"Highly entertaining Greek comedy production"
by Diane Samuels for remotegoat on 10/08/09

For a much lighter alternative to the searing tragedy of Phedre further along the south bank at the National Theatre, you need look no further than The Globe's beautifully paced version of Frank McGuiness' take on Euripides' take on the myth of Helen of Troy.

Helen, it seems, has been sorely misunderstood. Penny Downie's stunning and statuesque beauty, now in middle age and sporting a stream of auburn curls, proclaims her fidelity and blamelessness. She did not run away from her husband Menelaus to Troy with her lover Paris, no that was a fantastical illusion concocted by the envious and vengeful goddess Hera. She, the real Helen was transported to Egypt into the care of the tyrannical King Theoclymenes who wants to take her as his own wife. She resists by seeking sanctuary at his father's hallowed tomb, but time is running out. When her husband Menelaus for whom she has been pining, played with sinewy and wry power by Paul McGann, is washed up on Egyptian shores, the two are reunited and must concoct a scheme to escape before Theoclymenes murders him and marries her.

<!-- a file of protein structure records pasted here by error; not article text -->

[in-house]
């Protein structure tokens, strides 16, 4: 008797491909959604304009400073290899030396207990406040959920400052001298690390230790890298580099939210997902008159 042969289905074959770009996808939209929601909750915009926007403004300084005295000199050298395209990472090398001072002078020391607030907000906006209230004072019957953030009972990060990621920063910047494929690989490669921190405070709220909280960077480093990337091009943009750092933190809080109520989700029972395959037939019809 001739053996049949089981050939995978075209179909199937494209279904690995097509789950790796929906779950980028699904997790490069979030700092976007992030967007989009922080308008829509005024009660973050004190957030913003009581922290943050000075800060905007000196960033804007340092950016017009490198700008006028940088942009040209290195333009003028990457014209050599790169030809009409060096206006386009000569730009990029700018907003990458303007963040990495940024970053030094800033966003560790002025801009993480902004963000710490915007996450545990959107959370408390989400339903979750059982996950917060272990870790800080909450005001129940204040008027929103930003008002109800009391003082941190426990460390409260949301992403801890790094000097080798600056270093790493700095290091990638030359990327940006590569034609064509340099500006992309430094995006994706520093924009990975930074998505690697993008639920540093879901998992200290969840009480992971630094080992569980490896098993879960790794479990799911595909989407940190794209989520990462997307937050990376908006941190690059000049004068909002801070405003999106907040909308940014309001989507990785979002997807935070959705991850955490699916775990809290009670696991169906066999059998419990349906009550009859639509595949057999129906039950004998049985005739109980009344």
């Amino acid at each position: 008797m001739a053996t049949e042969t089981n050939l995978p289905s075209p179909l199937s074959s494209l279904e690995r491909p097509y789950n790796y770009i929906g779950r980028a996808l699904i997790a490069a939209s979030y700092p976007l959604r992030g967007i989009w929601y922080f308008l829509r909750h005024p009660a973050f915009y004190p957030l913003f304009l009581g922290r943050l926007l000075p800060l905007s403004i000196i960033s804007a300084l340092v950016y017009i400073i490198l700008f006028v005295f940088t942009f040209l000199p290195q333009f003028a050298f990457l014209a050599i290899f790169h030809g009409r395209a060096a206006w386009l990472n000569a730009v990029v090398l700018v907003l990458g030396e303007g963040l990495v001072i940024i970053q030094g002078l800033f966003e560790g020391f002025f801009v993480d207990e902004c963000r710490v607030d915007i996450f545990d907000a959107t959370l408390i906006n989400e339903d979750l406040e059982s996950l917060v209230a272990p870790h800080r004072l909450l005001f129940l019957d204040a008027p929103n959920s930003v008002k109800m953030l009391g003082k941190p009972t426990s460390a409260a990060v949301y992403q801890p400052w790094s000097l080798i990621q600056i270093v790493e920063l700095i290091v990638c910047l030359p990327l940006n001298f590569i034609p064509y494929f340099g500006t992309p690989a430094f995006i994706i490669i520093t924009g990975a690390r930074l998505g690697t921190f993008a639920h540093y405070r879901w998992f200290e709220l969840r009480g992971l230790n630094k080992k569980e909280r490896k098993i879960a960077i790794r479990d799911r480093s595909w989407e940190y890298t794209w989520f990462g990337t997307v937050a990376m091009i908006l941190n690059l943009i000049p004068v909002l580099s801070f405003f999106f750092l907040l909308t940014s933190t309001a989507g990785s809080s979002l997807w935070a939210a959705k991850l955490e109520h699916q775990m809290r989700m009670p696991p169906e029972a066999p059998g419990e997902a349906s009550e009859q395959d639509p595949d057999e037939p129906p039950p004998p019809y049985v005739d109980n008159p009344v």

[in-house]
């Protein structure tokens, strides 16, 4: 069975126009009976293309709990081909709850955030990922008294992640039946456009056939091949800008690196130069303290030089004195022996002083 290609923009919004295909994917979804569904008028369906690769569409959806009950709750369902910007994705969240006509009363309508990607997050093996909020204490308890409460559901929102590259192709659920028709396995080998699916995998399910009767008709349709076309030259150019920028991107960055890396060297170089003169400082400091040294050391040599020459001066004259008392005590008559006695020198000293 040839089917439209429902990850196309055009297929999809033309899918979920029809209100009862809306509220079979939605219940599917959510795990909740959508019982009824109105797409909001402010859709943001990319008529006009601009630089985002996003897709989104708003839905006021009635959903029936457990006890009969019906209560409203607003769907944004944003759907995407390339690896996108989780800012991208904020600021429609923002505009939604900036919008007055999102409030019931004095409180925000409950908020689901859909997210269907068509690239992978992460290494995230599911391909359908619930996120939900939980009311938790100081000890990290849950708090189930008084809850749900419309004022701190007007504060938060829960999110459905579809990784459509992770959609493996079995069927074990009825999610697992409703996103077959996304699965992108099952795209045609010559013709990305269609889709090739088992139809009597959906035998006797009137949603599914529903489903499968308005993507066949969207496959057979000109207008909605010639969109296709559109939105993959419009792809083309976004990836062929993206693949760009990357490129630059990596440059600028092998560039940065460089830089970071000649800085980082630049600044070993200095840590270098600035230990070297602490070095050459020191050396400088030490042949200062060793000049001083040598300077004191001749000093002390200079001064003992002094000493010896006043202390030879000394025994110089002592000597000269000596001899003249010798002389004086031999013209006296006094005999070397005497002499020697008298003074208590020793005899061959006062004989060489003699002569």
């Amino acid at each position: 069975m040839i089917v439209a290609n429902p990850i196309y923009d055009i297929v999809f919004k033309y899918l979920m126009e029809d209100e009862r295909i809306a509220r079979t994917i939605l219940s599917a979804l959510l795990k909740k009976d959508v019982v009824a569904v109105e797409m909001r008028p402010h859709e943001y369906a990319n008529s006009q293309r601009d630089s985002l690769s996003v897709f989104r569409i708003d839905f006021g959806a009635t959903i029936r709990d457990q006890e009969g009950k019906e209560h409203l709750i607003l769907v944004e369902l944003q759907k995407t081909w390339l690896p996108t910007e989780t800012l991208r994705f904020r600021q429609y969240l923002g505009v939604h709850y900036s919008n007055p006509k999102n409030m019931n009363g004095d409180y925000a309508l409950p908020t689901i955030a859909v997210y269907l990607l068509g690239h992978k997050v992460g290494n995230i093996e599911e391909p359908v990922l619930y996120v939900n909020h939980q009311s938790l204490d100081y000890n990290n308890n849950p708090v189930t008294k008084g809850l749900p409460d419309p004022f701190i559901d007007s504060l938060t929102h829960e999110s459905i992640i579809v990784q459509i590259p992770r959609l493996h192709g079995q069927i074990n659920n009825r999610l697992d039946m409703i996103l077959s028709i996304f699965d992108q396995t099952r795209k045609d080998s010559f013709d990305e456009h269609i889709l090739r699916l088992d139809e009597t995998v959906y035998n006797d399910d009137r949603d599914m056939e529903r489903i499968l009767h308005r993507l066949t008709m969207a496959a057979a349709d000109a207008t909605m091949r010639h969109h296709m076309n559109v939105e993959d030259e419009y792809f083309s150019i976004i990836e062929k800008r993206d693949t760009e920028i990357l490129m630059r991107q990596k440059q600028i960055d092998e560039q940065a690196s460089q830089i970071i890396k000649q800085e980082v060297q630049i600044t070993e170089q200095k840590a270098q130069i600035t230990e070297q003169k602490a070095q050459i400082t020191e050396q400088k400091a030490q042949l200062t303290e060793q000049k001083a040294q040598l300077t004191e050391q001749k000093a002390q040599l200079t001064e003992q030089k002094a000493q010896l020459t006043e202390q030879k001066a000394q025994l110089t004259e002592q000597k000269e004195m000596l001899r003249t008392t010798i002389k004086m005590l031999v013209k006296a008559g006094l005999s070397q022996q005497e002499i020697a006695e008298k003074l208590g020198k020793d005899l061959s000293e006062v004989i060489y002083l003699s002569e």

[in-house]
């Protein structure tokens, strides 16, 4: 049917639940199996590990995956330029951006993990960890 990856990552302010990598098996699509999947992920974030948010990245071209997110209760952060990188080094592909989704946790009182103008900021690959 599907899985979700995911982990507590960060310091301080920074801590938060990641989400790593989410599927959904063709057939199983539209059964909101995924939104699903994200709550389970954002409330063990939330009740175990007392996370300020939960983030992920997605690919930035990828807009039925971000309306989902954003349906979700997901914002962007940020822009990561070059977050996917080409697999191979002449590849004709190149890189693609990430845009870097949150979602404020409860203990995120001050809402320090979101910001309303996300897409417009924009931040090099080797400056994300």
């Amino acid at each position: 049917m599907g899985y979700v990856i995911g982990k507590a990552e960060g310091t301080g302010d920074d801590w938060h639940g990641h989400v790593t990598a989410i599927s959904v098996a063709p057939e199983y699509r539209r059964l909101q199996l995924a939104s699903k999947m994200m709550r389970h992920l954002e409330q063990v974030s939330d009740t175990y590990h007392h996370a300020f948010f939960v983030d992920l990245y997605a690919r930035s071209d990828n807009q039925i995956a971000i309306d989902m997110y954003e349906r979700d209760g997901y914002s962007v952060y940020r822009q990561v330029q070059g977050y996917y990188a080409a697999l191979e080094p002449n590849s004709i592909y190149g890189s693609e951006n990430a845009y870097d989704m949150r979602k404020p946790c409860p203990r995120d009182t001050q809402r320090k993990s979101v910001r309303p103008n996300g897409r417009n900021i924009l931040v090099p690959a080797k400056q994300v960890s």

Deborah Bruce directs with wit and manages to find some weight beneath the comedic turn of events. The Trojan wars were an enduring nightmare and Euripides' play is as much to expose the pointlessness of war as revel in two middle-aged, married lovers running rings around a brute of a bad guy. McGuiness writes with pithy playfulness. The company seem to be enjoying themselves and readily have fun with each other and the audience. Very enjoyable summer fare.

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